April:  Moving from Atlanta to Decatur.  Very little training time.  Much aerobic conditioning lost.

May:  Climbing again, notably the Cat-1 Pic de Nore.  Also started working with coach Andrew again.

June:  Lots happening, with serious training to build up to the Pyrenees week in late July.
Albigeoise cyclosportive race:  I'm preening after winning a trophy for being first (and only!) in the category of women 50+.  I finished in 7:05 for a very hilly race of about 100 miles.  Among the last to finish, but when you're the only one in the category, finishing is all you need to do.  No, it's not cheating.  ;-)
Climbing with Limoux cycling buddies:  the col de Jau, le Peillofo, col d'Aussieres, and the killer col de Pailheresbefore climbing on the plane back to Georgia.  I've cycled about 2,300 miles year-to-date, and my fitness level is evolving nicely.
Back in Georgia, I did my fastest-ever century at 6:05.  While pokey compared to most of the guys I cycle with, it's very fast for me.

July
:  Okay, so I've got thunder thighs.  You got a problem with that?
Strength training again in the gym:  build back some of the muscle I've been catabolizing since February.
The Georgia mountains are providing lots of fun.  I returned to the legendary Hogpen Gap -- first time in years -- for a rainy climb, a flat, and lots of dancing on the pedals.  A kind motorist helped me rescue a kitten that had been dumped near Unicoi Gap.  I had tried, without success, to tuck the kitten into my jersey pocket or to teach it to balance on my shoulders.  Unlikely that these solutions would have worked for 40 miles back to the car.

Rest week
came a little earlier than usual when I fell off my trainer and wrenched my knee.  It was more comical than serious, and I expect to be back on the bike momentarily.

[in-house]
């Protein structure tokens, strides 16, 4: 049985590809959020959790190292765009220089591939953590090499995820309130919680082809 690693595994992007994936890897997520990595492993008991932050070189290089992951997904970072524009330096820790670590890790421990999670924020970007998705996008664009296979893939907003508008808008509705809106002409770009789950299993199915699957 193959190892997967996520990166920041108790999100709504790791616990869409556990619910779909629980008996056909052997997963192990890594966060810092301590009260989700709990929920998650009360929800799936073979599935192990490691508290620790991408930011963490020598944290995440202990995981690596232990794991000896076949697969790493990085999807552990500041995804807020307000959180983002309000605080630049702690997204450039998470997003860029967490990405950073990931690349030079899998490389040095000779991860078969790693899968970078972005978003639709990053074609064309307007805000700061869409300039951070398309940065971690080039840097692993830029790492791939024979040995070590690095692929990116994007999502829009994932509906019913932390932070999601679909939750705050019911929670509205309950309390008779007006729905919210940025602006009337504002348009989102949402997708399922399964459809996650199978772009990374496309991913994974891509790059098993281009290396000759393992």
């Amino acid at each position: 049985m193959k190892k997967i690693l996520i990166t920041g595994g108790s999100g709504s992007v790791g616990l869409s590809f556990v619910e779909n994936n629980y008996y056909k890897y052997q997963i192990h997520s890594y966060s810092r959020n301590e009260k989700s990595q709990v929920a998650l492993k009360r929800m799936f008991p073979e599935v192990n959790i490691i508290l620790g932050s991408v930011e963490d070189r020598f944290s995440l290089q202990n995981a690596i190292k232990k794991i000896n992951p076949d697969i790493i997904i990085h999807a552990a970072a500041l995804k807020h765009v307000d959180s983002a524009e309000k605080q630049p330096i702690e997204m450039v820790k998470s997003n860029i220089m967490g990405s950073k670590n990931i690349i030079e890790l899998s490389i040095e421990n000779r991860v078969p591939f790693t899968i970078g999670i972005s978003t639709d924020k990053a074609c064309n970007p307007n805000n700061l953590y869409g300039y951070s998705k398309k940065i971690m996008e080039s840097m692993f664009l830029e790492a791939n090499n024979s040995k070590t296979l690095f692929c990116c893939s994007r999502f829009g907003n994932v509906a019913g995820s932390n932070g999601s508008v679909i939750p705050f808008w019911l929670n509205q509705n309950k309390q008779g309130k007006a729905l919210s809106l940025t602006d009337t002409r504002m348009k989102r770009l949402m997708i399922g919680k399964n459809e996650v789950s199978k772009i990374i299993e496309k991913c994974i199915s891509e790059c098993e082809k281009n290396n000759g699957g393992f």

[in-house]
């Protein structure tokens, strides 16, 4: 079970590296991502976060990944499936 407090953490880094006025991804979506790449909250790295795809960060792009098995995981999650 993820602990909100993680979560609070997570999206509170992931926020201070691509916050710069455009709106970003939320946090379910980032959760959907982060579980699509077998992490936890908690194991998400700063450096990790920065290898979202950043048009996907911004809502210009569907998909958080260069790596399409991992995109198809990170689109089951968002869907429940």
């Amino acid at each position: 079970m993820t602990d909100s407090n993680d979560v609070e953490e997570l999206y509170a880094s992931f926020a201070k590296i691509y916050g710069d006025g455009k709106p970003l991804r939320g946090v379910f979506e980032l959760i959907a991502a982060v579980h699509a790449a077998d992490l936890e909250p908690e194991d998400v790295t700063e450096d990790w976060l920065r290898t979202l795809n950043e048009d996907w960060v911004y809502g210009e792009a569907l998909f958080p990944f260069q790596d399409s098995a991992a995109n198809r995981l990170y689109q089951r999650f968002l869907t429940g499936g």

The Plateau de Beille is a monster climb in the Pyrenees, and it was the "beyond-category" finish of the Tour de France on July 16.  I was more than pleased to climb it easily...more testament to the benefits of training.  Of course I was climbing at less than half the speed of the racers, but still it's a relief to have a two-hour climb fall behind me relatively easily.  Watching the Tour de France on the giant screen at the finish line, then seeing Lance attack in the last fifty meters right under our noses, was an experience I won't forget.

I thought the Plateau de Beille would be my last big climb before the Pyrenees, but we followed the Tour into Provence where the giant of Provence, le Mont Ventoux, was calling my name.  Lance calls it the most difficult climb in France.  It was amazing.  At 2:20, I definitely didn't set any speed records, but I was really encouraged to find that it felt like just another (hard!) bike ride.  I can't wait to get into the Pyrenees.

August:  The Pyrenees!

September, October:  Ready for off-season.  Lazy.  Trying to heal an esophagus that doesn't like cycling and eating nearly as much as I do.